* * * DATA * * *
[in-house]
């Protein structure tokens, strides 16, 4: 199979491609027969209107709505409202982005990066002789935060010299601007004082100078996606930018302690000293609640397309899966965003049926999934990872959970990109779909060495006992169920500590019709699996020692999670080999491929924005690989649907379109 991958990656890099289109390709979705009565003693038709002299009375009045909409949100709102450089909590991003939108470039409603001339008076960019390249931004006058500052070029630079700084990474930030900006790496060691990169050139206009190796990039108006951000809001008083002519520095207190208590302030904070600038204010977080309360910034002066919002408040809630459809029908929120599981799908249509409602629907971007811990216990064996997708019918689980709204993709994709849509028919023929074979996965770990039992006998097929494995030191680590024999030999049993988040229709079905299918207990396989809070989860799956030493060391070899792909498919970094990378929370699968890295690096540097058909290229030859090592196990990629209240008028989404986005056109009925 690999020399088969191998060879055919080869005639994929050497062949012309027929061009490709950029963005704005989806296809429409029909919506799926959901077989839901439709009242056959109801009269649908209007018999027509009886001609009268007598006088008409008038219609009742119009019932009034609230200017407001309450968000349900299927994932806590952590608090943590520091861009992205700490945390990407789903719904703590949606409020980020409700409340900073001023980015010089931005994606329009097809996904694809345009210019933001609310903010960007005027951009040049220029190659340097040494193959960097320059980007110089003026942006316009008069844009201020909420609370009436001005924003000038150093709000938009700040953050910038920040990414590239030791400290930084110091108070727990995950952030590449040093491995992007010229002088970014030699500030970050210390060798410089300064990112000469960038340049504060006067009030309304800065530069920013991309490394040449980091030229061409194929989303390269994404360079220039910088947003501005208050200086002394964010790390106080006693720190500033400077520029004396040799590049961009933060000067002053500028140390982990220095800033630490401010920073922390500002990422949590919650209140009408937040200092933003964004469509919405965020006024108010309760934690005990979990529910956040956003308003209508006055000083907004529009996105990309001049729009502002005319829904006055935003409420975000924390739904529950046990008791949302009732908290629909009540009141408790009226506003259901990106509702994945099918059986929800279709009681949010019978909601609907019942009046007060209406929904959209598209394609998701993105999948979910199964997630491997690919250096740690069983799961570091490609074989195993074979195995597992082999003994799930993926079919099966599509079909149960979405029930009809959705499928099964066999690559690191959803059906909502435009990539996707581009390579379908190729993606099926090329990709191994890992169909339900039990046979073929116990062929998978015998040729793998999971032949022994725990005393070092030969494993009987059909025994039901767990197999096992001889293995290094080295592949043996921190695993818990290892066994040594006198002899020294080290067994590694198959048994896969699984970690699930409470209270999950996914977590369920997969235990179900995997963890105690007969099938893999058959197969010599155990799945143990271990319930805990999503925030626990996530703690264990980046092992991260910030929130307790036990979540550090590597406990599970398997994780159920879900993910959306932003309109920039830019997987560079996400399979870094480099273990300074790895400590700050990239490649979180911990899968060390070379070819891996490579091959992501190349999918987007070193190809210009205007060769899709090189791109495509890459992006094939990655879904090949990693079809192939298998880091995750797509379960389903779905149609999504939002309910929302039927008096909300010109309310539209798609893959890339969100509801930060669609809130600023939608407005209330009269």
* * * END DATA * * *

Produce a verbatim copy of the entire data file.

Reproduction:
[in-house]
């Protein structure tokens, strides 16, 4: 199979491609027969209107709505409202982005990066002789935060010299601007004082100078996606930018302690000293609640397309899966965003049926999934990872959970990109779909060495006992169920500590019709699996020692999670080999491929924005690989649907379109 991958990656890099289109390709979705009565003693038709002299009375009045909409949100709102450089909590991003939108470039409603001339008076960019390249931004006058500052070029630079700084990474930030900006790496060691990169050139206009190796990039108006951000809001008083002519520095207190208590302030904070600038204010977080309360910034002066919002408040809630459809029908929120599981799908249509409602629907971007811990216990064996997708019918689980709204993709994709849509028919023929074979996965770990039992006998097929494995030191680590024999030999049993988040229709079905299918207990396989809070989860799956030493060391070899792909498919970094990378929370699968890295690096540097058909290229030859090592196990990629209240008028989404986005056109009925 690999020399088969191998060879055919080869005639994929050497062949012309027929061009490709950029963005704005989806296809429409029909919506799926959901077989839901439709009242056959109801009269649908209007018999027509009886001609009268007598006088008409008038219609009742119009019932009034609230200017407001309450968000349900299927994932806590952590608090943590520091861009992205700490945390990407789903719904703590949606409020980020409700409340900073001023980015010089931005994606329009097809996904694809345009210019933001609310903010960007005027951009040049220029190659340097040494193959960097320059980007110089003026942006316009008069844009201020909420609370009436001005924003000038150093709000938009700040953050910038920040990414590239030791400290930084110091108070727990995950952030590449040093491995992007010229002088970014030699500030970050210390060798410089300064990112000469960038340049504060006067009030309304800065530069920013991309490394040449980091030229061409194929989303390269994404360079220039910088947003501005208050200086002394964010790390106080006693720190500033400077520029004396040799590049961009933060000067002053500028140390982990220095800033630490401010920073922390500002990422949590919650209140009408937040200092933003964004469509919405965020006024108010309760934690005990979990529910956040956003308003209508006055000083907004529009996105990309001049729009502002005319829904006055935003409420975000924390739904529950046990008791949302009732908290629909009540009141408790009226506003259901990106509702994945099918059986929800279709009681949010019978909601609907019942009046007060209406929904959209598209394609998701993105999948979910199964997630491997690919250096740690069983799961570091490609074989195993074979195995597992082999003994799930993926079919099966599509079909149960979405029930009809959705499928099964066999690559690191959803059906909502435009990539996707581009390579379908190729993606099926090329990709191994890992169909339900039990046979073929116990062929998978015998040729793998999971032949022994725990005393070092030969494993009987059909025994039901767990197999096992001889293995290094080295592949043996921190695993818990290892066994040594006198002899020294080290067994590694198959048994896969699984970690699930409470209270999950996914977590369920997969235990179900995997963890105690007969099938893999058959197969010599155990799945143990271990319930805990999503925030626990996530703690264990980046092992991260910030929130307790036990979540550090590597406990599970398997994780159920879900993910959306932003309109920039830019997987560079996400399979870094480099273990300074790895400590700050990239490649979180911990899968060390070379070819891996490579091959992501190349999918987007070193190809210009205007060769899709090189791109495509890459992006094939990655879904090949990693079809192939298998880091995750797509379960389903779905149609999504939002309910929302039927008096909300010109309310539209798609893959890339969100509801930060669609809130600023939608407005209330009269």